Glaciers are moody things with a myriad of personalities. Some are pretty stubborn, refusing to melt too much as Earth’s climate warms. But others are quite sensitive, with the potential to shrink more than you might expect if you push them too far.
Much of this has to do with the shape of the bedrock beneath.
Some glaciers that touch the ocean have bedrock bases that slope downward as you head inland. If the glacier starts retreating downhill, seawater can flow in and float the ice more and more easily, destabilizing it so it retreats faster.
Each marine glacier has a “grounding line”—the point where ice stops resting on solid ground and starts floating, instead, like a canoe shoving off from shore. When you hear about an “ice shelf,” that’s the floating portion of the glacier. The position of the grounding line along the bedrock is where topography plays such a big role. But a new study from a team led by NASA’s Eric Larour shows how the can move, too, making these sensitive glaciers a little less sensitive.
The idea isn’t new. The retreat of these glaciers can be accelerated or slowed by a number of processes, including changing sea level out front. As sea level rises, the floating effect obviously increases, accelerating ice loss. And there are weirder factors: glaciers actually exert a gravitational attraction on the seawater around them, pulling a mound of water in close. If the glacier shrinks, that gravitational pull also shrinks, which actually lets water slosh away— sea level at the coast.
Bedrock also responds to changes in the mass of ice on top. Increasing ice acts to slowly depress the land surface (which is why the land beneath Greenland’s ice sheet is roughly bowl-shaped). Losing ice allows the bedrock to rebound upwards. And in this case, that means that the bedrock at the grounding line beneath a sensitive glacier can spring upwards to meet the ice, helping to maintain the friction that slows retreat.
The question is, how much of an effect does this have? Many models that are used to simulate changing glaciers try to include these processes but are limited to coarser resolutions. In this new study, the researchers modeled Antarctica down to a resolution of 1 kilometer. It turns out that makes a pretty big difference.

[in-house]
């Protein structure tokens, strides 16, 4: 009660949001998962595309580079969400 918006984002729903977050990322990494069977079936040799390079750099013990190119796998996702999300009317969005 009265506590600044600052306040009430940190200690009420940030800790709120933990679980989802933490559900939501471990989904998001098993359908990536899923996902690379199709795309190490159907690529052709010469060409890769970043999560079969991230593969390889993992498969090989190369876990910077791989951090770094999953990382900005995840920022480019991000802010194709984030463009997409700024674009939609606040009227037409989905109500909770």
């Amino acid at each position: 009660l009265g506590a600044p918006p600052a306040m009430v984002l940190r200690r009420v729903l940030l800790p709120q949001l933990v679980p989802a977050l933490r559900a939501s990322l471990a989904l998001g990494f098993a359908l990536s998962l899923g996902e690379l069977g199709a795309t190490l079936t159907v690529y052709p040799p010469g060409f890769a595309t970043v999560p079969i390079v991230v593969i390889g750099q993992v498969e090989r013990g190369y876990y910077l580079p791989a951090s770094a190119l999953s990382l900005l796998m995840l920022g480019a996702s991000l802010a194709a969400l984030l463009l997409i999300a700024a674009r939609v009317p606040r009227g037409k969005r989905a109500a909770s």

The study is focused on Antarctica’s Thwaites Glacier, which is among the continent’s most sensitive and vulnerable—and therefore a major wildcard when it comes to how quickly future sea level rise will accumulate. Several versions of the model were run to simulate the next 500 years, each time adding another process to see what impact it had.
The two largest effects were rebounding bedrock followed by the gravitational attraction, both of which slowed Thwaites Glacier’s shrinkage. The higher model resolution showed that these processes were stronger in the immediate vicinity of the glacier than you would see in coarser models that average over larger areas. Together, they reduced the movement of the glacier’s grounding line by almost 40 percent in the year 2350, reducing its contribution to sea level rise by 25 percent.
While that result indicates that these processes could be important and helpful in the long run for glaciers like Thwaites, there was unfortunately very little difference this century. Around 2100, there was only a 1% change in sea level rise contribution. Larger changes in mass were required before rebounding bedrock or weaker gravitational attraction could become significant factors.
One of the more sobering facts about sea level rise is that it will continue long into the future, even if we successfully halt global warming. Ice sheets simply take a long time to fully respond to a warmer world. This study shows that complex factors like moving bedrock may not have a big impact on sensitive glaciers over the coming decades, but they have to be properly accounted for if you want to project those changes out a few centuries—where they can provide some rare good news.